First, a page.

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Quality Over Quantity: A Case of Too Big
November-December 2021, Volume 18, Issue 6

Quality Over Quantity: A Case of Too Many

May Chien, MD,1 Clara Lo, MD,2 and Bertil Glader, MD, PhD3
1. Clinical Assistant Professor, Stanford University, Palo Alto, CA
2. Clinical Associate Professor, Stanford University; Palo Alto, CA
3. Professor, Stanford University; Palo Alto, CA
Published on: November 1, 2021

A 12-year-old girl presented to clinic for evaluation of anemia that was incidentally noted during a routine annual examination. Her medical history was unremarkable besides a laparoscopic cholecystectomy at the age of 10 years. On physical examination, she is noted to have sclera icterus, which her parents remarked has been present since birth. Laboratory studies revealed a white blood cell count of 7.3 × 109/L with a normal differential, hemoglobin of 8.9 g/dL, and platelet count of 288 × 109/L. Her reticulocyte count was 3.71 percent (absolute 103.9 K/μL), total bilirubin is 3.6 mg/dL, and haptoglobin is lower than 30 mg/dL. A bone marrow aspirate showed the following (Figures 1 and 2):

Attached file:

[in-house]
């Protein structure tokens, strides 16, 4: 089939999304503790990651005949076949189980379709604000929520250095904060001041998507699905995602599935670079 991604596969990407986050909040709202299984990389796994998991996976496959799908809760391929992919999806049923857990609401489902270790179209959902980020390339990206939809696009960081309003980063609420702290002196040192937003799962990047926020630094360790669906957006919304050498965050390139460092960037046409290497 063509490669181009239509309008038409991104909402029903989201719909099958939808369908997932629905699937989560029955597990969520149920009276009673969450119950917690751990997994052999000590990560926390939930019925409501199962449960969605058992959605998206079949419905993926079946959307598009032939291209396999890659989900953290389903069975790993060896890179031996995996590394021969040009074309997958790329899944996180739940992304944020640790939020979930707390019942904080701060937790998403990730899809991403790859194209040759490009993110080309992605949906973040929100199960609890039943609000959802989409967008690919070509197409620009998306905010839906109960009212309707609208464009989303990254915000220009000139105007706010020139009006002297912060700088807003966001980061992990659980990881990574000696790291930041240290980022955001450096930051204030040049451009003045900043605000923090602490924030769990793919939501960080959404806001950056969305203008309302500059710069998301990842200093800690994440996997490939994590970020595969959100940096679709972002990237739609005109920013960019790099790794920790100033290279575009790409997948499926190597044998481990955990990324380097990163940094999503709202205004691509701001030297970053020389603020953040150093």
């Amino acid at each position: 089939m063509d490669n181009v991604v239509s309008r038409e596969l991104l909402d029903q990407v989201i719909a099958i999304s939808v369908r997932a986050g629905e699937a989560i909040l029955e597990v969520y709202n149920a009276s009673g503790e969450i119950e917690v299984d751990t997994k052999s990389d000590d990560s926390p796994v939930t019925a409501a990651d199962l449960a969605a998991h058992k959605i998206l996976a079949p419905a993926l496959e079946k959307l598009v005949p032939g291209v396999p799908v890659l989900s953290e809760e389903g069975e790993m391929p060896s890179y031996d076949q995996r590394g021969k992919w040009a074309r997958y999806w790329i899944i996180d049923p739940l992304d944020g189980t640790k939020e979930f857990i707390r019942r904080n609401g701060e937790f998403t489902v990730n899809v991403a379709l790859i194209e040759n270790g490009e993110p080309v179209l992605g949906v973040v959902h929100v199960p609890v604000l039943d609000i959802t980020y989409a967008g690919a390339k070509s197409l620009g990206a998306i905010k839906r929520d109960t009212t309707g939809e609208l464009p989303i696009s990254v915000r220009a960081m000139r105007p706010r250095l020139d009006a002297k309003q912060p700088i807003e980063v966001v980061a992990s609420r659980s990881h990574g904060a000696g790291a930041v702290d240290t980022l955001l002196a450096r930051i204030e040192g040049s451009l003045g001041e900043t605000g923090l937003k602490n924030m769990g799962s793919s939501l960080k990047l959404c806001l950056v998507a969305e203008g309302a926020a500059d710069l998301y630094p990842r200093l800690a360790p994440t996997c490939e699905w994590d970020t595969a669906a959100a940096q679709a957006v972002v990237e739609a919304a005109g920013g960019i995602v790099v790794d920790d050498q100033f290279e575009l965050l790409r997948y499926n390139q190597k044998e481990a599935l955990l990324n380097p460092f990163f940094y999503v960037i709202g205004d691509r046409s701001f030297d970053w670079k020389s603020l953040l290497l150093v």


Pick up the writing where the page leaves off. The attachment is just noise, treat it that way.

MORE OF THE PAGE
Dr. Chien, Dr. Lo, and Dr. Glader indicated no relevant conflicts of interest.

 
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